LOS ANGELES – Academy Awards producers Donna Gigliotti and Glenn Weiss have been hearing the same question a lot recently: Are you OK?
It's an understandable query. Producing the Oscars is guaranteed to be a stressful job, but the road to the 91st Academy Awards, which will take place on Sunday, has been unusually bumpy, and public.
“We're good! We're good!” Gigliotti said while laughing Thursday afternoon. “Did we look like cadavers yesterday?”
Both have been working out of the Dolby Theatre, where hundreds of people are making sure everything is ready by Sunday night when the show airs live in more than 225 countries and territories.
But beyond the physical preparation, in the months leading up to the renowned show they and the Academy of Motion Picture Arts and Sciences have been under immense scrutiny from the public and even peers for basically everything: The choice of a host, the choice to go host-less, the plan for which songs would be included in the broadcast and which awards categories would be aired live.
Even the announcement that Queen and Adam Lambert would open the show was met with snark and sarcasm from some: They were worried about the excess time it would take for the cinematography winner to get to the stage and now there's going to be a potentially six-plus-minute Queen performance of a song that isn't even nominated?
Oh, and they're also on the hook to save the show from declining ratings and keep the ABC broadcast to a trim three hours. No pressure, right?
But Gigliotti and Weiss, who is also directing the show, aren't sweating.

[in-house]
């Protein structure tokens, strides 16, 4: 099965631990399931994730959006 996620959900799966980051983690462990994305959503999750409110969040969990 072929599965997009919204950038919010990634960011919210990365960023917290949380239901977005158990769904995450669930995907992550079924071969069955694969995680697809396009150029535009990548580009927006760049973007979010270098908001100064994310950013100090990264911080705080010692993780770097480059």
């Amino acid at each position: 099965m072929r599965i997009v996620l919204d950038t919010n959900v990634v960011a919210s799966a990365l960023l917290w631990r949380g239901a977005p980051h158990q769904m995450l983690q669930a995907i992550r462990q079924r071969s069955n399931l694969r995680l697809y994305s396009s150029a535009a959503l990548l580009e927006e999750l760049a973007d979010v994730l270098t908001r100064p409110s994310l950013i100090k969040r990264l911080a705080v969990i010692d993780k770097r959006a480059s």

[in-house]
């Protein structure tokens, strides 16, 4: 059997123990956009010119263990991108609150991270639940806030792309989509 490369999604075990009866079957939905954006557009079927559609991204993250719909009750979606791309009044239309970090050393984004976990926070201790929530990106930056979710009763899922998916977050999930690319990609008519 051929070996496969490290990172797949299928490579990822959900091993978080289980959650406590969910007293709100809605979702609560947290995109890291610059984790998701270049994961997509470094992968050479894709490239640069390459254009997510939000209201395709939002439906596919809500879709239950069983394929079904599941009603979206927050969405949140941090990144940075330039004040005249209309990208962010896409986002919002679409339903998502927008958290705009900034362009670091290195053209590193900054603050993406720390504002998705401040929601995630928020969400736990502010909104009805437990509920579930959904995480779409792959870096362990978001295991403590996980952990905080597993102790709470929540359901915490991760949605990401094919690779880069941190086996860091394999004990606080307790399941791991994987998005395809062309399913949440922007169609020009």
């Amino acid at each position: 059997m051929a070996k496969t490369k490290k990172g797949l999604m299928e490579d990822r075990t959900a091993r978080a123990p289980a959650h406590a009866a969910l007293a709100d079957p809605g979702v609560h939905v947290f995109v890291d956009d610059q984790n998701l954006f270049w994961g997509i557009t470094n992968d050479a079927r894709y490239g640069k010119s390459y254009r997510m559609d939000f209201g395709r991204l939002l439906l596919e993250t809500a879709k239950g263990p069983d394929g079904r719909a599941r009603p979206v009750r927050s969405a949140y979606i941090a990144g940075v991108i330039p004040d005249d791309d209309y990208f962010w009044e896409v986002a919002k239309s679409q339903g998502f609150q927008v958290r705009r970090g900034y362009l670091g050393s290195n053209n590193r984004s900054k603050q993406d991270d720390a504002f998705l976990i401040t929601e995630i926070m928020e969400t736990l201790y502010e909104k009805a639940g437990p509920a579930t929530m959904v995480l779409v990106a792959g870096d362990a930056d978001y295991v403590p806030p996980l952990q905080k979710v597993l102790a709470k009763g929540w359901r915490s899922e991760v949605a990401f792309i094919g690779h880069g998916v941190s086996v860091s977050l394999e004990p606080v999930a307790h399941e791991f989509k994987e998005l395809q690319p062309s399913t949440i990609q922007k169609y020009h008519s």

“I think that the show is in very good shape,” Gigliotti said. “We feel good about the way it is flowing, looking (and) our presenters.”
The film academy has announced a massive roster of celebrity talent that will be joining the show: Barbra Streisand, Michael B. Jordan, Tina Fey, Charlize Theron and Michael Keaton are just a few of the confirmed presenters. They're also bringing out well-known figures from outside the film world, like Serena Williams, Congressman John Lewis and chef Jose Andres to help present some of the best picture nominees.
One thing that's given them confidence is how successful many of the eight best picture nominees have been this year. Conventional wisdom is that the more popular the nominated films are, the more viewers will tune in (one of the highest-rated years was when “Titanic” won).
Winners are still going to have a 90-second clock running from the time their name is called to the time the orchestra is signaled to start playing them off, but Gigliotti says that they'll make judgment calls if something extraordinary is happening on stage that lasts a bit longer.
Weiss said there's a misnomer that they want to cut people off.
“Nobody wants to do it,” he said. “Our job, make no mistake about it, is to honor them, not antagonize them. We hope that everybody works toward that same end.” And also to try to let an east coast audience go to bed by 11 p.m. knowing what the best picture winner is.